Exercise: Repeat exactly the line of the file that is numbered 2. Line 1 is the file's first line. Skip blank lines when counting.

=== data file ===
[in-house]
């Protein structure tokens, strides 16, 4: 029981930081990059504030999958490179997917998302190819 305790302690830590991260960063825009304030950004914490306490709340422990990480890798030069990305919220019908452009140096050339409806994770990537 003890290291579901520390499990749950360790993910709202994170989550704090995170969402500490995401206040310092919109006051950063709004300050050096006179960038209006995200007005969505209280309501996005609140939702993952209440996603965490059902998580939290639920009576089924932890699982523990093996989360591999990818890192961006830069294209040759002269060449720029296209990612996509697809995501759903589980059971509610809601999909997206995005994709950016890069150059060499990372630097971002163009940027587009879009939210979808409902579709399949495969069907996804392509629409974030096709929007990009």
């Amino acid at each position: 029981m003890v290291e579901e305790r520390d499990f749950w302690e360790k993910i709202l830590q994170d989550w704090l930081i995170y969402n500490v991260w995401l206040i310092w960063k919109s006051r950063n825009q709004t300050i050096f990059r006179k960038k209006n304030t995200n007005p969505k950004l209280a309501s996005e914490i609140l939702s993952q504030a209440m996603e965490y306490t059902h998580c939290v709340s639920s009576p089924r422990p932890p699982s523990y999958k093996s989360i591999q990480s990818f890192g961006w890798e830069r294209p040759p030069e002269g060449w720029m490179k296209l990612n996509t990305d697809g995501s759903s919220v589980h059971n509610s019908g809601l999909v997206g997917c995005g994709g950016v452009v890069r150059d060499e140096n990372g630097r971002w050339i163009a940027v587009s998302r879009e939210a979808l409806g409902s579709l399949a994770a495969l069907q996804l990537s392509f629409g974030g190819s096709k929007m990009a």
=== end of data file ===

């Protein structure tokens, strides 16, 4: 029981930081990059504030999958490179997917998302190819 305790302690830590991260960063825009304030950004914490306490709340422990990480890798030069990305919220019908452009140096050339409806994770990537 003890290291579901520390499990749950360790993910709202994170989550704090995170969402500490995401206040310092919109006051950063709004300050050096006179960038209006995200007005969505209280309501996005609140939702993952209440996603965490059902998580939290639920009576089924932890699982523990093996989360591999990818890192961006830069294209040759002269060449720029296209990612996509697809995501759903589980059971509610809601999909997206995005994709950016890069150059060499990372630097971002163009940027587009879009939210979808409902579709399949495969069907996804392509629409974030096709929007990009």